toned on heroin in his smelly Lahore apartment, Daru treats moths like badminton birds, swatting them into light bulbs where they’re carbonized. Heroin’s “great womb” is Daru’s best friend. He feels ludicrously powerful. The ampler womb contains Daru’s upper class best friend Ozi, Ozi’s wife Mumtaz and an underworld caricature named Murad Badshah.
Hamid’s debut novel is a scathing satire about stalled-out twenty-somethings in Pakistan of the late 1990s, when both India and Pakistan became “atomized, atomic lands.” With Manhattan verve, Hamid covers lust, corruption, adultery and dead-end materialism.
Laid-off Daru turns to drugs to control his rage against Pakistan’s class system. The trouble begins when jet-setter Ozi returns from a long U.S. stint, emancipated wife Mumtaz in tow. Bored with her “increasingly emasculated, amoral husband” and unhappy with recent motherhood, she veers toward damaged Daru, becoming a moth for two men.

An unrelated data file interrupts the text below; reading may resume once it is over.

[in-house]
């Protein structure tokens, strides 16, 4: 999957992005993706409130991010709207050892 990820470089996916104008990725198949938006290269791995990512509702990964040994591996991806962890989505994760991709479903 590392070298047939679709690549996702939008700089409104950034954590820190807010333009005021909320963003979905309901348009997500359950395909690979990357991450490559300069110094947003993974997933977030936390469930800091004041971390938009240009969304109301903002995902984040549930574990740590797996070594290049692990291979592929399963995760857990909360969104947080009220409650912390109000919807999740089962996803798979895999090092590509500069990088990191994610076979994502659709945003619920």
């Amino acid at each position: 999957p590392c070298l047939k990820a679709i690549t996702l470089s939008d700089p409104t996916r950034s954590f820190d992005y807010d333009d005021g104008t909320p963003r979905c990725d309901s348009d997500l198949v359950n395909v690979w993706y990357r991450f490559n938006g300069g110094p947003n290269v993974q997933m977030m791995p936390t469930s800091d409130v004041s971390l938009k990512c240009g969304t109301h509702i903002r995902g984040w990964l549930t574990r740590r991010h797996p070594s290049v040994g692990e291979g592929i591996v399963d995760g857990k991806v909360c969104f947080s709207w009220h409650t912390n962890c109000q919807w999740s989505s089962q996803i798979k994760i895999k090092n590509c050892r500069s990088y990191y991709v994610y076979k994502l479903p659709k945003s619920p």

Hamid’s characters exude ego and self-destructive verve. Daru is paranoid about social status. Entitled Ozi considers privilege as a birthright. Mumtaz prowls brothels to escape parties. Status is freedom from power outages, working AC and ownership of a Mitsubishi Pajero. Numbness is the rule, bad endings inevitable.
Enter soul music-loving Murad, a stuttering drug dealer and rickshaw “entrepreneur” who enlists Daru to rob high-end boutiques. He gets some of the narrative’s best lines. “In the past, when people said America has never given us anything, I used to agree. Now I say, ‘Yes, but America has given us Aretha Franklin, the Queen of Soul.'”
Hamid’s pre-“Reluctant Fundamentalist” effort is a funny and pitiless satire intended to prove urban dysfunction isn’t limited to Manhattan or London. Daru calls himself “a sob on fire.” Well done. So is the book.